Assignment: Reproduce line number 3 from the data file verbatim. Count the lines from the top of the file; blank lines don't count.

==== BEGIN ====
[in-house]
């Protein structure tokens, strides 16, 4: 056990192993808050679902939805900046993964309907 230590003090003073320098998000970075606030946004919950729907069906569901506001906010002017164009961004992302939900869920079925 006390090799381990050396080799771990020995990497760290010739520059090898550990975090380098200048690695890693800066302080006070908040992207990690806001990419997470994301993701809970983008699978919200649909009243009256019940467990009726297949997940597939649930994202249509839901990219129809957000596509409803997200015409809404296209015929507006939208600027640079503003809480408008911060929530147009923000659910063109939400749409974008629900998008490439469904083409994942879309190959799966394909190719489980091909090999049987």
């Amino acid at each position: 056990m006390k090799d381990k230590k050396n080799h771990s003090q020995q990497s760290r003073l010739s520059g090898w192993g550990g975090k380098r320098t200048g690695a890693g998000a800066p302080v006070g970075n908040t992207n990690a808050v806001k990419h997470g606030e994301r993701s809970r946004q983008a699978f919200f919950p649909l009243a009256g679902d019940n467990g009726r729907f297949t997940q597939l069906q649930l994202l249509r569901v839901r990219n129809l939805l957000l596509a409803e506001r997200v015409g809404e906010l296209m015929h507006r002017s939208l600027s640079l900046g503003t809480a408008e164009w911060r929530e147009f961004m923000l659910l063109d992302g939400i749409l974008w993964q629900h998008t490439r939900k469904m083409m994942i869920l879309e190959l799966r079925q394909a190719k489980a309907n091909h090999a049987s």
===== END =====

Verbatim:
């Amino acid at each position: 056990m006390k090799d381990k230590k050396n080799h771990s003090q020995q990497s760290r003073l010739s520059g090898w192993g550990g975090k380098r320098t200048g690695a890693g998000a800066p302080v006070g970075n908040t992207n990690a808050v806001k990419h997470g606030e994301r993701s809970r946004q983008a699978f919200f919950p649909l009243a009256g679902d019940n467990g009726r729907f297949t997940q597939l069906q649930l994202l249509r569901v839901r990219n129809l939805l957000l596509a409803e506001r997200v015409g809404e906010l296209m015929h507006r002017s939208l600027s640079l900046g503003t809480a408008e164009w911060r929530e147009f961004m923000l659910l063109d992302g939400i749409l974008w993964q629900h998008t490439r939900k469904m083409m994942i869920l879309e190959l799966r079925q394909a190719k489980a309907n091909h090999a049987s």